(b. ca. 1500, Kreuznach, d. ca. 1553, Frankfurt)


Conrad Faber von Creuznach (also Konrad Faber von Kreuznach), German painter and woodcuts designer formerly known as Master of Holzhausen-portraits.

Little is known about his life before 1524. It is speculated that he served as a draftsman and illustrator for the publisher Peter Schöffer who was a former employee of Johannes Gutenberg. The first recorded mention of Faber von Creuznach is from 1526 when he is mentioned as a journeyman in the workshop of Hans Fyoll from Frankfurt.

Faber experienced a debt ridden life with modest commissioned works. Nothing is known about his first marriage. His second marriage was in 1537 to Catherine, a daughter of a wool weaver. She was a citizen of Frankfurt and Faber got the citizenship of Frankfurt because of his marriage.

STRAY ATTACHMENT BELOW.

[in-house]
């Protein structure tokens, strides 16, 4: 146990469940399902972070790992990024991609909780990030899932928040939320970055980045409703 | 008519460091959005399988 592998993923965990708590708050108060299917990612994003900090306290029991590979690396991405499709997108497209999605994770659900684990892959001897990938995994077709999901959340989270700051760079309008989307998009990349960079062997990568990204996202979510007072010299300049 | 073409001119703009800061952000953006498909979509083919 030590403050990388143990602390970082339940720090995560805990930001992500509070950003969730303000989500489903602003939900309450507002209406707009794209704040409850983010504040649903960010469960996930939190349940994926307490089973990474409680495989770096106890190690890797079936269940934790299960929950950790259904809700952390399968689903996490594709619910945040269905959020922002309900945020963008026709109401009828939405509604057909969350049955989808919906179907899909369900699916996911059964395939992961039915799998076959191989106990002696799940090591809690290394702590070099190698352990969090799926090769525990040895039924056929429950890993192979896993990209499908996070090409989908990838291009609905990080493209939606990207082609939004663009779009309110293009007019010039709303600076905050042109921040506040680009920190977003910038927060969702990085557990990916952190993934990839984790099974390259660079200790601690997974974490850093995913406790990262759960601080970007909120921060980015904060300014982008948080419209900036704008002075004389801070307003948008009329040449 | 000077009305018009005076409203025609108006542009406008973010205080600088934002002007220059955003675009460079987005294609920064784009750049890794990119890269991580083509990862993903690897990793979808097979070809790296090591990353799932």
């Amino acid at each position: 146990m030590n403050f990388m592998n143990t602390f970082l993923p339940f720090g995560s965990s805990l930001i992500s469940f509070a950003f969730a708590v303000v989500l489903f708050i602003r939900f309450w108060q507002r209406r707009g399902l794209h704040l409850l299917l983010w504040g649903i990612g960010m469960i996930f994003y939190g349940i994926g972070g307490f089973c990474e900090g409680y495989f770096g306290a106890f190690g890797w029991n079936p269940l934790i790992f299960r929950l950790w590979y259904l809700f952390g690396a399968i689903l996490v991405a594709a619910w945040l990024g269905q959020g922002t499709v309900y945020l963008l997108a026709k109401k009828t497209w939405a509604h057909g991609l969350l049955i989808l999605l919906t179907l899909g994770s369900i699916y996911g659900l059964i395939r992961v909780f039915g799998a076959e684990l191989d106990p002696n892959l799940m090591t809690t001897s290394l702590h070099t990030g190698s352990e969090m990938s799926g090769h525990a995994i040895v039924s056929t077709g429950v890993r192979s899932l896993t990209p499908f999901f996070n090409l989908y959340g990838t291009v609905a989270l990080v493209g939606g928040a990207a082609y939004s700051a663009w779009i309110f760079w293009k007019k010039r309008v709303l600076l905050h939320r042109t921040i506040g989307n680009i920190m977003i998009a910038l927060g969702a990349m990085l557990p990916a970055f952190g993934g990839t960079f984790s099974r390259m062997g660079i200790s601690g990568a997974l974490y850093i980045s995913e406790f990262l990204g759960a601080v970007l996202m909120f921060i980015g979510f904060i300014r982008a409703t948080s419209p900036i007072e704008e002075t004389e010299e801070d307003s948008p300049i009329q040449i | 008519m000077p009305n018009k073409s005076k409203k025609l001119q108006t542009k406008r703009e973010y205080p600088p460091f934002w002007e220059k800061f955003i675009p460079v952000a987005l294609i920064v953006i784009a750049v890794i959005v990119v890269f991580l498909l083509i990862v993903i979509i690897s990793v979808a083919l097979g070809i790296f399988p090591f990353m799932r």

In his later years Faber created several significant topographical works including the template view of Frankfurt in Sebastian Münster's Cosmographia (1550).

Conrad Faber von Creuznach's early works include illustrations that were published by the publisher Peter Schöffer between 1517-1522. In the 420 pages of the issue there are 153 Faber woodcuts and collaborations with other fellow workers for 250 pictures. Faber's works stand out as lively illustrations. Faber used sketches of Middle Rhine and Rhineland cities that he had made during his travels to make illustrations of ancient Greek Sieges while he depicted Princes of his time as ancient Roman warlords. A large number of the paintings by Conrad Faber are portraits of wealthy clients and also landscapes and cityscapes. He depicted the costumes of patrons with lavish and colourful detail. His paintings were signed as 'CVC'.

Conrad Faber von Creuznach is particularly noted for his 1535 portrait works of Gilbrecht von Holzhausen and his wife Anna Ratzeburger. His main work include the portrait of Justinian and Anna von Holzhausen (1536). In 1547 he designed a tapestry for Ogier von Melem, the grandson of Johann von Melem. His last work is a woodcut depicting Frankfurt during the siege of 1552.